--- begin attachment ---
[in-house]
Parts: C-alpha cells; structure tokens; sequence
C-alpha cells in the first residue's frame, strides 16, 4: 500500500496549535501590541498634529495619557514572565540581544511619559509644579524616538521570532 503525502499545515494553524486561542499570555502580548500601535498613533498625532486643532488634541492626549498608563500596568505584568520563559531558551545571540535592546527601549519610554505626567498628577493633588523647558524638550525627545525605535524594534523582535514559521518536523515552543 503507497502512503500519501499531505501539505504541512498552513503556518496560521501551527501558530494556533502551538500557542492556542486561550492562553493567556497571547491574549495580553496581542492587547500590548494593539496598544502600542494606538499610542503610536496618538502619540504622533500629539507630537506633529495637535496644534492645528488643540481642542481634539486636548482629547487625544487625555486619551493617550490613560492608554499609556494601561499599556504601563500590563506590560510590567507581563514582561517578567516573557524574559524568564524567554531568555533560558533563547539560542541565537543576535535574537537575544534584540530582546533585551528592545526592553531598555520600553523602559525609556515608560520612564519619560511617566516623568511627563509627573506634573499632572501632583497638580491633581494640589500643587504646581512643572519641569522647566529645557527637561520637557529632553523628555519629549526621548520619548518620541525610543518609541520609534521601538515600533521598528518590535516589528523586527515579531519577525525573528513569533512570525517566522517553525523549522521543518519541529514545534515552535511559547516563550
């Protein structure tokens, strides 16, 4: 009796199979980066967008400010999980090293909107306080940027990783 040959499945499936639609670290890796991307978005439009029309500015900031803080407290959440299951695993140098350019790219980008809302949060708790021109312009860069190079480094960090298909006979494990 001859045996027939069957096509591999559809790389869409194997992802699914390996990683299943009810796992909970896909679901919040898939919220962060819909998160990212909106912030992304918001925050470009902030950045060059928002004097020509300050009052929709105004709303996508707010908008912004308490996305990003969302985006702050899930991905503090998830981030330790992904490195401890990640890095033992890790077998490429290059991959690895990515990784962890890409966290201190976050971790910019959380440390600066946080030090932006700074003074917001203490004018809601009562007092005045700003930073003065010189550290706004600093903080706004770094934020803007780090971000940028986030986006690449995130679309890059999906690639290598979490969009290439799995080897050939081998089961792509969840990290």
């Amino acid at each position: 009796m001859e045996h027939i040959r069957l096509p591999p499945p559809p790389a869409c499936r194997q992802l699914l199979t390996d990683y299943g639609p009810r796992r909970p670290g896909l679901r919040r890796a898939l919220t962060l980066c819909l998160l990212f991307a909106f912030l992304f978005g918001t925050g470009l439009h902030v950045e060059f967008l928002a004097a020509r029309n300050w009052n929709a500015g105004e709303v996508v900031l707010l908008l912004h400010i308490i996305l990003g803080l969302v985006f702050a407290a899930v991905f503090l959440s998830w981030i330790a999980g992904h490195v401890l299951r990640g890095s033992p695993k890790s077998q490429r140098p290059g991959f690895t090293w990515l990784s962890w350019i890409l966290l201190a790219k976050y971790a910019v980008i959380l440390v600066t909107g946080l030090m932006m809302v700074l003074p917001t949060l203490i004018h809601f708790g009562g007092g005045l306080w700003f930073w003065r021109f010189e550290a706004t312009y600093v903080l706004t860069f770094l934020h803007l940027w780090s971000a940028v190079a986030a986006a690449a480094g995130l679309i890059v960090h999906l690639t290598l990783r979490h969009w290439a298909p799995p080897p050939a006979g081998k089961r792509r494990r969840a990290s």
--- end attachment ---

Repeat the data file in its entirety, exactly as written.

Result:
[in-house]
Parts: C-alpha cells; structure tokens; sequence
C-alpha cells in the first residue's frame, strides 16, 4: 500500500496549535501590541498634529495619557514572565540581544511619559509644579524616538521570532 503525502499545515494553524486561542499570555502580548500601535498613533498625532486643532488634541492626549498608563500596568505584568520563559531558551545571540535592546527601549519610554505626567498628577493633588523647558524638550525627545525605535524594534523582535514559521518536523515552543 503507497502512503500519501499531505501539505504541512498552513503556518496560521501551527501558530494556533502551538500557542492556542486561550492562553493567556497571547491574549495580553496581542492587547500590548494593539496598544502600542494606538499610542503610536496618538502619540504622533500629539507630537506633529495637535496644534492645528488643540481642542481634539486636548482629547487625544487625555486619551493617550490613560492608554499609556494601561499599556504601563500590563506590560510590567507581563514582561517578567516573557524574559524568564524567554531568555533560558533563547539560542541565537543576535535574537537575544534584540530582546533585551528592545526592553531598555520600553523602559525609556515608560520612564519619560511617566516623568511627563509627573506634573499632572501632583497638580491633581494640589500643587504646581512643572519641569522647566529645557527637561520637557529632553523628555519629549526621548520619548518620541525610543518609541520609534521601538515600533521598528518590535516589528523586527515579531519577525525573528513569533512570525517566522517553525523549522521543518519541529514545534515552535511559547516563550
């Protein structure tokens, strides 16, 4: 009796199979980066967008400010999980090293909107306080940027990783 040959499945499936639609670290890796991307978005439009029309500015900031803080407290959440299951695993140098350019790219980008809302949060708790021109312009860069190079480094960090298909006979494990 001859045996027939069957096509591999559809790389869409194997992802699914390996990683299943009810796992909970896909679901919040898939919220962060819909998160990212909106912030992304918001925050470009902030950045060059928002004097020509300050009052929709105004709303996508707010908008912004308490996305990003969302985006702050899930991905503090998830981030330790992904490195401890990640890095033992890790077998490429290059991959690895990515990784962890890409966290201190976050971790910019959380440390600066946080030090932006700074003074917001203490004018809601009562007092005045700003930073003065010189550290706004600093903080706004770094934020803007780090971000940028986030986006690449995130679309890059999906690639290598979490969009290439799995080897050939081998089961792509969840990290």
């Amino acid at each position: 009796m001859e045996h027939i040959r069957l096509p591999p499945p559809p790389a869409c499936r194997q992802l699914l199979t390996d990683y299943g639609p009810r796992r909970p670290g896909l679901r919040r890796a898939l919220t962060l980066c819909l998160l990212f991307a909106f912030l992304f978005g918001t925050g470009l439009h902030v950045e060059f967008l928002a004097a020509r029309n300050w009052n929709a500015g105004e709303v996508v900031l707010l908008l912004h400010i308490i996305l990003g803080l969302v985006f702050a407290a899930v991905f503090l959440s998830w981030i330790a999980g992904h490195v401890l299951r990640g890095s033992p695993k890790s077998q490429r140098p290059g991959f690895t090293w990515l990784s962890w350019i890409l966290l201190a790219k976050y971790a910019v980008i959380l440390v600066t909107g946080l030090m932006m809302v700074l003074p917001t949060l203490i004018h809601f708790g009562g007092g005045l306080w700003f930073w003065r021109f010189e550290a706004t312009y600093v903080l706004t860069f770094l934020h803007l940027w780090s971000a940028v190079a986030a986006a690449a480094g995130l679309i890059v960090h999906l690639t290598l990783r979490h969009w290439a298909p799995p080897p050939a006979g081998k089961r792509r494990r969840a990290s």